Recently I learned that a relative was retiring after over 35 years with the same business. During that period, the relative had climbed from temporary employee working shifts to a senior executive with great responsibilities within the organisation. Through their own efforts, they have carved out a meaningful and important career and this is now coming to an end.
In discussion, I asked what was on the menu for the rest of life. Guess what! This relative has been invited to return as a consultant and is looking at entering the labour market within their chosen speciality and working for a different organisation doing much the same as they have been doing for the last 10 years. Obviously there is no desire to venture out of the relevant comfort zone and also no desire to examine opportunities that lead down different paths.
My relative’s partner has recently retired from a senior executive post in a listed company in Johannesburg and they are now employed using their expertise and experience in an alternative business doing the same thing. When I asked why, I was told the partner wished to avoid being perceived as of no value in the business market.
In both cases, my relative and their partner are financially independent and there is no financial requirement for them to continue working; they simply need to keep busy!
This situation made me realise just how essential it is for each and every person who works, either for themselves or as an employee, to make preparation for that time when retirement becomes reality “Why is retirement necessary?” I hear you ask. The answer is that, to make a “career path” meaningful and realistic, it is necessary to replace those in senior posts with suitable replacements who have progressed through the “path” defined for them. This can only be realised by insisting people retire.
The principle of “dead mans shoes” that used to apply is no longer relevant in business. The “lateral movement” of executives is accepted, “head-hunting” is common and looked upon favourably in business today. To avoid losing potential talent, every business needs to replace senior and middle management on a regular basis. “If you remain static, you are going backwards” is the current situation.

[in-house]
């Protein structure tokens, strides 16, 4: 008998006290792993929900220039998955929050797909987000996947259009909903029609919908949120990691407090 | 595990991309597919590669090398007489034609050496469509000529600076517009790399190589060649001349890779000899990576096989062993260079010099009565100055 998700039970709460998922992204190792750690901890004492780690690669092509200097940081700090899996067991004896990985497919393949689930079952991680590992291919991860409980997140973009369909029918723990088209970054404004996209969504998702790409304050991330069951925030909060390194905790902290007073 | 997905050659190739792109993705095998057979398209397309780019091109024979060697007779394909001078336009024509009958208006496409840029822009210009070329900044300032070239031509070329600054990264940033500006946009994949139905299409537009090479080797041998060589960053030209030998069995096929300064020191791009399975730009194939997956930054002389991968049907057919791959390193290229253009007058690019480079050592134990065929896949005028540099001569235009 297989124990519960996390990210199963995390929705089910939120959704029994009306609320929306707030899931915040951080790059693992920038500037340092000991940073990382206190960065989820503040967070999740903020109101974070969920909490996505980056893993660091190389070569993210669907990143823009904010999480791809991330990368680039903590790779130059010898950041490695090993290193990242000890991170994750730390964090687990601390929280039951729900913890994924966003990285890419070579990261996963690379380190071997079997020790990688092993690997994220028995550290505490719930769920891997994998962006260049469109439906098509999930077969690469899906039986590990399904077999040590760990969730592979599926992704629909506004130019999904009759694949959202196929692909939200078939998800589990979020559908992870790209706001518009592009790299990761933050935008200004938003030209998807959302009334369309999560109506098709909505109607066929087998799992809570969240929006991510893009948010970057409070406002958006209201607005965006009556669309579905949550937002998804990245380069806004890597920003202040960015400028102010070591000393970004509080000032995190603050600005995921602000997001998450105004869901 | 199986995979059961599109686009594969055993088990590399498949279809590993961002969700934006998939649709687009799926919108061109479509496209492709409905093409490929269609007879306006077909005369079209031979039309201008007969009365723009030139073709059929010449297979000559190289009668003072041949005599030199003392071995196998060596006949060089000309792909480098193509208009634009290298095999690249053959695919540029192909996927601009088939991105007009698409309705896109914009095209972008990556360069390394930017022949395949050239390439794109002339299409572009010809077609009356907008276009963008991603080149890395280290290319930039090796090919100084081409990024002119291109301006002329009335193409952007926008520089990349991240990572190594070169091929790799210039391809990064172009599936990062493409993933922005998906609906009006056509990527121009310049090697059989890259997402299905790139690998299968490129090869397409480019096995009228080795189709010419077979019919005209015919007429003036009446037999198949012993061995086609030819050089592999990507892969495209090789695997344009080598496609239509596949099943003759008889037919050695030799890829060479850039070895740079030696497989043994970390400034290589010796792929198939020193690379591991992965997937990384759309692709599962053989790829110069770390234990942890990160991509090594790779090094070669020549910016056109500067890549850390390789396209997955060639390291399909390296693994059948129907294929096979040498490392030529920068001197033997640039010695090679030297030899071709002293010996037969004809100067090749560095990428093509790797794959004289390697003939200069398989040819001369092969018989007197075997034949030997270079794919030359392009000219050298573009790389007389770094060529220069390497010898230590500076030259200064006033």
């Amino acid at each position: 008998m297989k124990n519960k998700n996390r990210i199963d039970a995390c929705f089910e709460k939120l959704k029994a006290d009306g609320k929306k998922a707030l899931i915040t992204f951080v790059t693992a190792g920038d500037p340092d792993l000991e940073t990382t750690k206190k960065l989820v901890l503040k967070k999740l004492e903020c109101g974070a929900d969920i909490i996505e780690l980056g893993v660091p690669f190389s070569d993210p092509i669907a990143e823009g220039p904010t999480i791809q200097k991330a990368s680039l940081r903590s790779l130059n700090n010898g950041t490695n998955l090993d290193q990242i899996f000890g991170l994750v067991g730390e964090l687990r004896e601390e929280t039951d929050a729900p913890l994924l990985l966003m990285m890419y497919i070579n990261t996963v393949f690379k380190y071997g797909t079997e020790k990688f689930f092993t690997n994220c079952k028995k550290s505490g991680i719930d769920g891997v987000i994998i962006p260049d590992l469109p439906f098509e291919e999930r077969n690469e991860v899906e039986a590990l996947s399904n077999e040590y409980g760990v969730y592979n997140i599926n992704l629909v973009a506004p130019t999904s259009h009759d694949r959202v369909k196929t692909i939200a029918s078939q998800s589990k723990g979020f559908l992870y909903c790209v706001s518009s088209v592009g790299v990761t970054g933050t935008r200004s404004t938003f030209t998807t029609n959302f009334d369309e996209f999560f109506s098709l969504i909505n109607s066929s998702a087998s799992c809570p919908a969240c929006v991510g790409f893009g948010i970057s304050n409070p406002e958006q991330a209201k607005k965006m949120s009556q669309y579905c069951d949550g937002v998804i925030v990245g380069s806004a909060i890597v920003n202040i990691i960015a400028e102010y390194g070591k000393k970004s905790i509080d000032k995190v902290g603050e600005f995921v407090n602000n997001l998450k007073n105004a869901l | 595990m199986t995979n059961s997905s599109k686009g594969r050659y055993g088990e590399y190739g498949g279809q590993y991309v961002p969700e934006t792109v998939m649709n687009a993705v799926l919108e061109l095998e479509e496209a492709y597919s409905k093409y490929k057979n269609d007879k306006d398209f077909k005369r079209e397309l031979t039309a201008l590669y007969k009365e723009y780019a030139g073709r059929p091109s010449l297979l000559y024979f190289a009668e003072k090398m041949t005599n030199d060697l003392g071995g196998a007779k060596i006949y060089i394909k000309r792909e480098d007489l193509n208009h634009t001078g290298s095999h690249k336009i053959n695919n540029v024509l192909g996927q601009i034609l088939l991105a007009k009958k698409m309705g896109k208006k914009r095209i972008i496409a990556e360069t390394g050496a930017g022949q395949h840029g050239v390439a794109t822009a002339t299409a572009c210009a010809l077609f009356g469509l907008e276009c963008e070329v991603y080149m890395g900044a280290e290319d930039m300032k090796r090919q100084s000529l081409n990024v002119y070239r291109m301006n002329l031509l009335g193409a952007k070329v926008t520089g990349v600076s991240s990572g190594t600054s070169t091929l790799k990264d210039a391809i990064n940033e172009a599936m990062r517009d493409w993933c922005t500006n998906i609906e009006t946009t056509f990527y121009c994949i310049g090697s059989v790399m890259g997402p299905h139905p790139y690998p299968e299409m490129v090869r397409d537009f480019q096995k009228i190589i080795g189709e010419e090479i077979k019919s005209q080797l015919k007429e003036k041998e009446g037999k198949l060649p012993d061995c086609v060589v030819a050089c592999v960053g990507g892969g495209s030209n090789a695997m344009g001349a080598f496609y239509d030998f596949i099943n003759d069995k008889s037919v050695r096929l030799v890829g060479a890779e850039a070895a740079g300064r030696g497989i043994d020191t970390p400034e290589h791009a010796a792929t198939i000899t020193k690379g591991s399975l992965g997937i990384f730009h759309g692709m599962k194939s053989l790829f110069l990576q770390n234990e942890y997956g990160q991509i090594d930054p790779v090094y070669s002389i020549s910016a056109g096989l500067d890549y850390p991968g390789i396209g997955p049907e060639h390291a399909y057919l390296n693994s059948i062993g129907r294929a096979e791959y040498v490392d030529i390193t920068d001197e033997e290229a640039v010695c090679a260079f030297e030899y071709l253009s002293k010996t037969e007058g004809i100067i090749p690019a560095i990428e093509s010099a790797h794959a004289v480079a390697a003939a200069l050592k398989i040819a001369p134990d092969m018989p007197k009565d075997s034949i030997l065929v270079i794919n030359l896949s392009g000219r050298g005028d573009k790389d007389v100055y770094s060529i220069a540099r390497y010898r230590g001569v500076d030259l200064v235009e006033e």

Preparatory planning for retirement addresses the insecurities that limit the scope of new retirees and this, in turn, leads to inappropriate options being considered and improper selections being made. Often, senior executives simply do not have the time to address post-retirement options until the “post” is removed from the equation and the person becomes “retired”. This induces emotional stress as the change is sudden and irreversible.
Going from an office with defined responsibilities, relevant authority and sufficient staff to implement the necessary policies and plans associate with management, to being alone, with no defined medium term plan, total authority for oneself only and no supporting staff, is an awesome and intimidating situation. It happens and often takes considerable time to fully appreciate. It is also totally unnecessary, if only the potential retiree spends a little time preparing.
Reading the book “The Next Step: Planning the road through Retirement” by Andrew Blaine and Barry Smith, which is available on Amazon.com and from the authors at email@example.com or Barry@the-next-step.co.za will offer useful advice and guidance in addressing the challenges associated with the quality of life in retirement.